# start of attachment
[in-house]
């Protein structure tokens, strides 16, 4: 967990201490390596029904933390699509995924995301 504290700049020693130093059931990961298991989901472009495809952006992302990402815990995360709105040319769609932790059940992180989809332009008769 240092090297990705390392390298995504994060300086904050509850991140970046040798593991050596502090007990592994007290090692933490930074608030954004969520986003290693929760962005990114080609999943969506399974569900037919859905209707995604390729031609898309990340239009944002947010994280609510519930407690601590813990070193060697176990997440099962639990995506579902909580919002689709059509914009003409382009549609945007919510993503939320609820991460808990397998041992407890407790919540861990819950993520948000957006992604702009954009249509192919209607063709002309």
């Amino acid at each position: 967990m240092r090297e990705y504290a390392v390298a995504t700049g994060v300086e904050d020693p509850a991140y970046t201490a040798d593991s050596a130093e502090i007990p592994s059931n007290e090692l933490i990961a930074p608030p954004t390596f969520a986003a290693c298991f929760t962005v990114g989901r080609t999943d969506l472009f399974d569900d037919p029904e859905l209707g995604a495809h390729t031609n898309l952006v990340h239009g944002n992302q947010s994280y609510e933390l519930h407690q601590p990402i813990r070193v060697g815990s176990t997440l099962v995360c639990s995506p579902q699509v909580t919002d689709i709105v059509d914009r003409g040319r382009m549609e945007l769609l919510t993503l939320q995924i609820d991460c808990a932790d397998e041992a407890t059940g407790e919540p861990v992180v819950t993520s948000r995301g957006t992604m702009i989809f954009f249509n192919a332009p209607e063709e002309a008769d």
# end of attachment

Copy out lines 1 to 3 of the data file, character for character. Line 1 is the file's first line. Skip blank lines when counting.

[in-house]
């Protein structure tokens, strides 16, 4: 967990201490390596029904933390699509995924995301 504290700049020693130093059931990961298991989901472009495809952006992302990402815990995360709105040319769609932790059940992180989809332009008769 240092090297990705390392390298995504994060300086904050509850991140970046040798593991050596502090007990592994007290090692933490930074608030954004969520986003290693929760962005990114080609999943969506399974569900037919859905209707995604390729031609898309990340239009944002947010994280609510519930407690601590813990070193060697176990997440099962639990995506579902909580919002689709059509914009003409382009549609945007919510993503939320609820991460808990397998041992407890407790919540861990819950993520948000957006992604702009954009249509192919209607063709002309």
């Amino acid at each position: 967990m240092r090297e990705y504290a390392v390298a995504t700049g994060v300086e904050d020693p509850a991140y970046t201490a040798d593991s050596a130093e502090i007990p592994s059931n007290e090692l933490i990961a930074p608030p954004t390596f969520a986003a290693c298991f929760t962005v990114g989901r080609t999943d969506l472009f399974d569900d037919p029904e859905l209707g995604a495809h390729t031609n898309l952006v990340h239009g944002n992302q947010s994280y609510e933390l519930h407690q601590p990402i813990r070193v060697g815990s176990t997440l099962v995360c639990s995506p579902q699509v909580t919002d689709i709105v059509d914009r003409g040319r382009m549609e945007l769609l919510t993503l939320q995924i609820d991460c808990a932790d397998e041992a407890t059940g407790e919540p861990v992180v819950t993520s948000r995301g957006t992604m702009i989809f954009f249509n192919a332009p209607e063709e002309a008769d």